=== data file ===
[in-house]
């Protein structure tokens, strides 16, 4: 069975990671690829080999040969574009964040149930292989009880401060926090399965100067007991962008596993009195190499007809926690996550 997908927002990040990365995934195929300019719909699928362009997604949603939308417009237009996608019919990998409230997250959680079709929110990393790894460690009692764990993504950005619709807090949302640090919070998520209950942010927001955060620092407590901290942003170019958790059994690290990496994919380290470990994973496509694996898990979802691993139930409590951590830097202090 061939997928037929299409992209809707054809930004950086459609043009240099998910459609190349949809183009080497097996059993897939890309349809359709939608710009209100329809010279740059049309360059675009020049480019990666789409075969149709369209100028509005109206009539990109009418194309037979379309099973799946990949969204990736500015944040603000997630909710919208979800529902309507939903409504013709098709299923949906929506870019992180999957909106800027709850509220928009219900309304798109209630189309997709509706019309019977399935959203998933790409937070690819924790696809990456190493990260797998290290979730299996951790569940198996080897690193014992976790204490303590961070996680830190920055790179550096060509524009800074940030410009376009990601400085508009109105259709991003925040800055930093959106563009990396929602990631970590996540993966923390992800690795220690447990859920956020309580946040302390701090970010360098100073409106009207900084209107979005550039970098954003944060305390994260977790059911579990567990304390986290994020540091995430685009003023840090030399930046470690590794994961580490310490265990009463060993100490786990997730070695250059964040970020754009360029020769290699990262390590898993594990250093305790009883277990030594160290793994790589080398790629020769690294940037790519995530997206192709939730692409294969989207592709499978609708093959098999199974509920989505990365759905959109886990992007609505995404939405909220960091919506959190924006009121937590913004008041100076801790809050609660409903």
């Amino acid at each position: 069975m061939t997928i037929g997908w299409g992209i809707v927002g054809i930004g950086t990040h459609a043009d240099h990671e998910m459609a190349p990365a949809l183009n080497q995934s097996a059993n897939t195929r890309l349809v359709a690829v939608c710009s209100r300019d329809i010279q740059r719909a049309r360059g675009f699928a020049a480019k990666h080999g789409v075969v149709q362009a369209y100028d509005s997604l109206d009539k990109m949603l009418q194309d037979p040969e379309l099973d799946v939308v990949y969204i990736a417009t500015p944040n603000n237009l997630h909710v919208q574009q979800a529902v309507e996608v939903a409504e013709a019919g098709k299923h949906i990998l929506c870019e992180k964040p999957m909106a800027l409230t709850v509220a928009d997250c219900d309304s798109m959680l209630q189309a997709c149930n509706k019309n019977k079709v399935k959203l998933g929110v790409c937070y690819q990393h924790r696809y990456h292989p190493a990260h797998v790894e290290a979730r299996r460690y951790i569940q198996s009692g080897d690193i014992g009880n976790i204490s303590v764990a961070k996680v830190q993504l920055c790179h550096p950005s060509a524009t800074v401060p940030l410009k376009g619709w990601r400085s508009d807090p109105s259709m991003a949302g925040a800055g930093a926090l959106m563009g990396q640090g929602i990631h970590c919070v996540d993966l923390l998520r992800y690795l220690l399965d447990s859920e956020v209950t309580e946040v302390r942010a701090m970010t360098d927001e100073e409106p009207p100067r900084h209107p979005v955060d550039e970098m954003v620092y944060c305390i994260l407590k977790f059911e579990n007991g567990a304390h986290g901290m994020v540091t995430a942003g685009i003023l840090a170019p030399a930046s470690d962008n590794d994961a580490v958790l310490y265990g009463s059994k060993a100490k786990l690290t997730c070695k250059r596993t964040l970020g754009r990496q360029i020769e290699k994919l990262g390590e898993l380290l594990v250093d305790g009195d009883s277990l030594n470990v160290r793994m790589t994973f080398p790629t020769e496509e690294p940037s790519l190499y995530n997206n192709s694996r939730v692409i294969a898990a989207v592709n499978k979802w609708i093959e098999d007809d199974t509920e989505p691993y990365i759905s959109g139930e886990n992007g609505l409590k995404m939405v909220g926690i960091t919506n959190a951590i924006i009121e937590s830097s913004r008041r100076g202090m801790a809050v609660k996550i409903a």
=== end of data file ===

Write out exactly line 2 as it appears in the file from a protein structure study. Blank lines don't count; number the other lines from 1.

């Protein structure tokens, strides 16, 4: 069975990671690829080999040969574009964040149930292989009880401060926090399965100067007991962008596993009195190499007809926690996550 997908927002990040990365995934195929300019719909699928362009997604949603939308417009237009996608019919990998409230997250959680079709929110990393790894460690009692764990993504950005619709807090949302640090919070998520209950942010927001955060620092407590901290942003170019958790059994690290990496994919380290470990994973496509694996898990979802691993139930409590951590830097202090 061939997928037929299409992209809707054809930004950086459609043009240099998910459609190349949809183009080497097996059993897939890309349809359709939608710009209100329809010279740059049309360059675009020049480019990666789409075969149709369209100028509005109206009539990109009418194309037979379309099973799946990949969204990736500015944040603000997630909710919208979800529902309507939903409504013709098709299923949906929506870019992180999957909106800027709850509220928009219900309304798109209630189309997709509706019309019977399935959203998933790409937070690819924790696809990456190493990260797998290290979730299996951790569940198996080897690193014992976790204490303590961070996680830190920055790179550096060509524009800074940030410009376009990601400085508009109105259709991003925040800055930093959106563009990396929602990631970590996540993966923390992800690795220690447990859920956020309580946040302390701090970010360098100073409106009207900084209107979005550039970098954003944060305390994260977790059911579990567990304390986290994020540091995430685009003023840090030399930046470690590794994961580490310490265990009463060993100490786990997730070695250059964040970020754009360029020769290699990262390590898993594990250093305790009883277990030594160290793994790589080398790629020769690294940037790519995530997206192709939730692409294969989207592709499978609708093959098999199974509920989505990365759905959109886990992007609505995404939405909220960091919506959190924006009121937590913004008041100076801790809050609660409903």